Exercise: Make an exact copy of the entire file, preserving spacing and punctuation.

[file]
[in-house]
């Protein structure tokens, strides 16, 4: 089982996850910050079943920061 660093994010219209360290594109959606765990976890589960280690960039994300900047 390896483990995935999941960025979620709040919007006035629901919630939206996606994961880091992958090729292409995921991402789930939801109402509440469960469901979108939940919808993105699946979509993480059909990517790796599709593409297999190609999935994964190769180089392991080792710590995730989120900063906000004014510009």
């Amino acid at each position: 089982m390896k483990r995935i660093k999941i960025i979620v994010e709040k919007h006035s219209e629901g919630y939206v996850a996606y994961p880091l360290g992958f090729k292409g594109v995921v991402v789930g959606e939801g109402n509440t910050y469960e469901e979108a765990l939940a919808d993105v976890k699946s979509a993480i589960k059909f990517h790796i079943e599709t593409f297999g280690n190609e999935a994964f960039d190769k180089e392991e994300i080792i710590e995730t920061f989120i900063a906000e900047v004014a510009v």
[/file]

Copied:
[in-house]
């Protein structure tokens, strides 16, 4: 089982996850910050079943920061 660093994010219209360290594109959606765990976890589960280690960039994300900047 390896483990995935999941960025979620709040919007006035629901919630939206996606994961880091992958090729292409995921991402789930939801109402509440469960469901979108939940919808993105699946979509993480059909990517790796599709593409297999190609999935994964190769180089392991080792710590995730989120900063906000004014510009």
């Amino acid at each position: 089982m390896k483990r995935i660093k999941i960025i979620v994010e709040k919007h006035s219209e629901g919630y939206v996850a996606y994961p880091l360290g992958f090729k292409g594109v995921v991402v789930g959606e939801g109402n509440t910050y469960e469901e979108a765990l939940a919808d993105v976890k699946s979509a993480i589960k059909f990517h790796i079943e599709t593409f297999g280690n190609e999935a994964f960039d190769k180089e392991e994300i080792i710590e995730t920061f989120i900063a906000e900047v004014a510009v």